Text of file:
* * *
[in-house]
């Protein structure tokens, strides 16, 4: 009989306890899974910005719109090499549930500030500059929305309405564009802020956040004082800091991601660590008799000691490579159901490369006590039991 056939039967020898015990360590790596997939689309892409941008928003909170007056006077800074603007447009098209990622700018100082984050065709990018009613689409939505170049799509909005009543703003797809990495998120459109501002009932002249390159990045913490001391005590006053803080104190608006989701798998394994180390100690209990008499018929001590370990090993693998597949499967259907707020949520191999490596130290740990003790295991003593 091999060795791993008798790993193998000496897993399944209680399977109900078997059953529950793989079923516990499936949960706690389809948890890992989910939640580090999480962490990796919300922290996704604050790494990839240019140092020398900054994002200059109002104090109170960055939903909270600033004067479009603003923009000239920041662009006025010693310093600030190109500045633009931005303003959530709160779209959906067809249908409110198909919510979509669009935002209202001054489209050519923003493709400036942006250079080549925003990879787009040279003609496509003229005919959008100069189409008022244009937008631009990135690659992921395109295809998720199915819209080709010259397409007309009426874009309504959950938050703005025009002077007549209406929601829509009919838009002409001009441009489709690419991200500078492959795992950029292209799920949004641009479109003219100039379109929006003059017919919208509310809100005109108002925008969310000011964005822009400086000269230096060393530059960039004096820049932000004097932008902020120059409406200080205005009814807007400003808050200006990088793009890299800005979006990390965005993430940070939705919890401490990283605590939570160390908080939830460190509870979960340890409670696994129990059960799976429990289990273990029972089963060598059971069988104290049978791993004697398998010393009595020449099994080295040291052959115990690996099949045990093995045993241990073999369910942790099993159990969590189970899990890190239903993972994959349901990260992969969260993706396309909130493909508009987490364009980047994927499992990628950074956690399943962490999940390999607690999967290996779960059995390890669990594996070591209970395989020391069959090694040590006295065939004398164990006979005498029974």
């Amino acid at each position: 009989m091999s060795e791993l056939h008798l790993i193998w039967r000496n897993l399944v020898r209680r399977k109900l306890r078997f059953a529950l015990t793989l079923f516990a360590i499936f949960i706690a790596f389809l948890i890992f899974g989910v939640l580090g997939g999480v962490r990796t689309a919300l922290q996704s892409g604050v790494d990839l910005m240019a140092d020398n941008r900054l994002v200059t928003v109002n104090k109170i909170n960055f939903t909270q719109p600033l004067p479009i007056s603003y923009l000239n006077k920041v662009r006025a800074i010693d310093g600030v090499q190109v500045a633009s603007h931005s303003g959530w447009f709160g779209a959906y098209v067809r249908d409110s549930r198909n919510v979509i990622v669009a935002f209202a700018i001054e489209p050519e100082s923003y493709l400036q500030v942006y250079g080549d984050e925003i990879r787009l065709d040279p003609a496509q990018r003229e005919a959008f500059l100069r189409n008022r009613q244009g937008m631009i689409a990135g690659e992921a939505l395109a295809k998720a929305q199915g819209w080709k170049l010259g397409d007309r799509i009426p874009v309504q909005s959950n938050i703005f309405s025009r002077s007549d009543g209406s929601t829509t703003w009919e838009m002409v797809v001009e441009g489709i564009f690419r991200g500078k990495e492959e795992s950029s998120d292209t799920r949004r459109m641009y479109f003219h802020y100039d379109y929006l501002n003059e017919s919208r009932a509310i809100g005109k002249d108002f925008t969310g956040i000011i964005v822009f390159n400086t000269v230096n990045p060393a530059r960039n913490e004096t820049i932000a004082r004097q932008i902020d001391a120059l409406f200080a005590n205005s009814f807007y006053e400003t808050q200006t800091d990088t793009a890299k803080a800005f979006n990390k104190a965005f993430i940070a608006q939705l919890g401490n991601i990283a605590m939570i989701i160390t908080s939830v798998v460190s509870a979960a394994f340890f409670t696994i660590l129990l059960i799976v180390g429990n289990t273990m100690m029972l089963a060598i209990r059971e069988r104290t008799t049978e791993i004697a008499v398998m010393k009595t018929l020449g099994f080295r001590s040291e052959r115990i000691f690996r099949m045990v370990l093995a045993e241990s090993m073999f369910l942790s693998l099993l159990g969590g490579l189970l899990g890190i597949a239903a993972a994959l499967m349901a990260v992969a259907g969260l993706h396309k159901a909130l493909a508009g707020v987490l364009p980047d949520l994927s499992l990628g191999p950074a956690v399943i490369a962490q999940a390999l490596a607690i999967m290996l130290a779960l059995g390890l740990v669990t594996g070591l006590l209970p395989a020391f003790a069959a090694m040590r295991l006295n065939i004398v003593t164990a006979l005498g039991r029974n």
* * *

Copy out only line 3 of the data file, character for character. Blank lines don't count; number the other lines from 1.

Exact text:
């Amino acid at each position: 009989m091999s060795e791993l056939h008798l790993i193998w039967r000496n897993l399944v020898r209680r399977k109900l306890r078997f059953a529950l015990t793989l079923f516990a360590i499936f949960i706690a790596f389809l948890i890992f899974g989910v939640l580090g997939g999480v962490r990796t689309a919300l922290q996704s892409g604050v790494d990839l910005m240019a140092d020398n941008r900054l994002v200059t928003v109002n104090k109170i909170n960055f939903t909270q719109p600033l004067p479009i007056s603003y923009l000239n006077k920041v662009r006025a800074i010693d310093g600030v090499q190109v500045a633009s603007h931005s303003g959530w447009f709160g779209a959906y098209v067809r249908d409110s549930r198909n919510v979509i990622v669009a935002f209202a700018i001054e489209p050519e100082s923003y493709l400036q500030v942006y250079g080549d984050e925003i990879r787009l065709d040279p003609a496509q990018r003229e005919a959008f500059l100069r189409n008022r009613q244009g937008m631009i689409a990135g690659e992921a939505l395109a295809k998720a929305q199915g819209w080709k170049l010259g397409d007309r799509i009426p874009v309504q909005s959950n938050i703005f309405s025009r002077s007549d009543g209406s929601t829509t703003w009919e838009m002409v797809v001009e441009g489709i564009f690419r991200g500078k990495e492959e795992s950029s998120d292209t799920r949004r459109m641009y479109f003219h802020y100039d379109y929006l501002n003059e017919s919208r009932a509310i809100g005109k002249d108002f925008t969310g956040i000011i964005v822009f390159n400086t000269v230096n990045p060393a530059r960039n913490e004096t820049i932000a004082r004097q932008i902020d001391a120059l409406f200080a005590n205005s009814f807007y006053e400003t808050q200006t800091d990088t793009a890299k803080a800005f979006n990390k104190a965005f993430i940070a608006q939705l919890g401490n991601i990283a605590m939570i989701i160390t908080s939830v798998v460190s509870a979960a394994f340890f409670t696994i660590l129990l059960i799976v180390g429990n289990t273990m100690m029972l089963a060598i209990r059971e069988r104290t008799t049978e791993i004697a008499v398998m010393k009595t018929l020449g099994f080295r001590s040291e052959r115990i000691f690996r099949m045990v370990l093995a045993e241990s090993m073999f369910l942790s693998l099993l159990g969590g490579l189970l899990g890190i597949a239903a993972a994959l499967m349901a990260v992969a259907g969260l993706h396309k159901a909130l493909a508009g707020v987490l364009p980047d949520l994927s499992l990628g191999p950074a956690v399943i490369a962490q999940a390999l490596a607690i999967m290996l130290a779960l059995g390890l740990v669990t594996g070591l006590l209970p395989a020391f003790a069959a090694m040590r295991l006295n065939i004398v003593t164990a006979l005498g039991r029974n």